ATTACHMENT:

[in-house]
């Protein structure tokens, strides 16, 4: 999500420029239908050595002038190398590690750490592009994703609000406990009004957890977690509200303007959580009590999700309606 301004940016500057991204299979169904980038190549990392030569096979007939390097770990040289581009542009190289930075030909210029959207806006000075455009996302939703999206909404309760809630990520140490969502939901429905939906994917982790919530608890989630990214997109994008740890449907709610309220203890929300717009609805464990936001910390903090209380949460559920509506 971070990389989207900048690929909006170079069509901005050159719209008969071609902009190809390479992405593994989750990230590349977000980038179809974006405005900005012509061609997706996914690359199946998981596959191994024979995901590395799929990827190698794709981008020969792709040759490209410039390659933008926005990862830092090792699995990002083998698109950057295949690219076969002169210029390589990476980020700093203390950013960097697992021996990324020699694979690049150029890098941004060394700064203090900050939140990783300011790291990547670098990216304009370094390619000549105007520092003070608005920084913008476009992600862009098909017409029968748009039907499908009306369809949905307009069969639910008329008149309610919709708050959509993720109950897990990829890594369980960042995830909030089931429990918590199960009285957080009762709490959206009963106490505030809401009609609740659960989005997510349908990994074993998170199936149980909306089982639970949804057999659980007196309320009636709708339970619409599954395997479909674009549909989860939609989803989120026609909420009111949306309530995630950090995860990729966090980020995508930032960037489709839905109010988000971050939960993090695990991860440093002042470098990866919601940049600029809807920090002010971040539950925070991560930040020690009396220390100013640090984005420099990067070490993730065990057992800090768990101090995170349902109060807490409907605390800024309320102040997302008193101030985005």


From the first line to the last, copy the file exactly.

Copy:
[in-house]
């Protein structure tokens, strides 16, 4: 999500420029239908050595002038190398590690750490592009994703609000406990009004957890977690509200303007959580009590999700309606 301004940016500057991204299979169904980038190549990392030569096979007939390097770990040289581009542009190289930075030909210029959207806006000075455009996302939703999206909404309760809630990520140490969502939901429905939906994917982790919530608890989630990214997109994008740890449907709610309220203890929300717009609805464990936001910390903090209380949460559920509506 971070990389989207900048690929909006170079069509901005050159719209008969071609902009190809390479992405593994989750990230590349977000980038179809974006405005900005012509061609997706996914690359199946998981596959191994024979995901590395799929990827190698794709981008020969792709040759490209410039390659933008926005990862830092090792699995990002083998698109950057295949690219076969002169210029390589990476980020700093203390950013960097697992021996990324020699694979690049150029890098941004060394700064203090900050939140990783300011790291990547670098990216304009370094390619000549105007520092003070608005920084913008476009992600862009098909017409029968748009039907499908009306369809949905307009069969639910008329008149309610919709708050959509993720109950897990990829890594369980960042995830909030089931429990918590199960009285957080009762709490959206009963106490505030809401009609609740659960989005997510349908990994074993998170199936149980909306089982639970949804057999659980007196309320009636709708339970619409599954395997479909674009549909989860939609989803989120026609909420009111949306309530995630950090995860990729966090980020995508930032960037489709839905109010988000971050939960993090695990991860440093002042470098990866919601940049600029809807920090002010971040539950925070991560930040020690009396220390100013640090984005420099990067070490993730065990057992800090768990101090995170349902109060807490409907605390800024309320102040997302008193101030985005």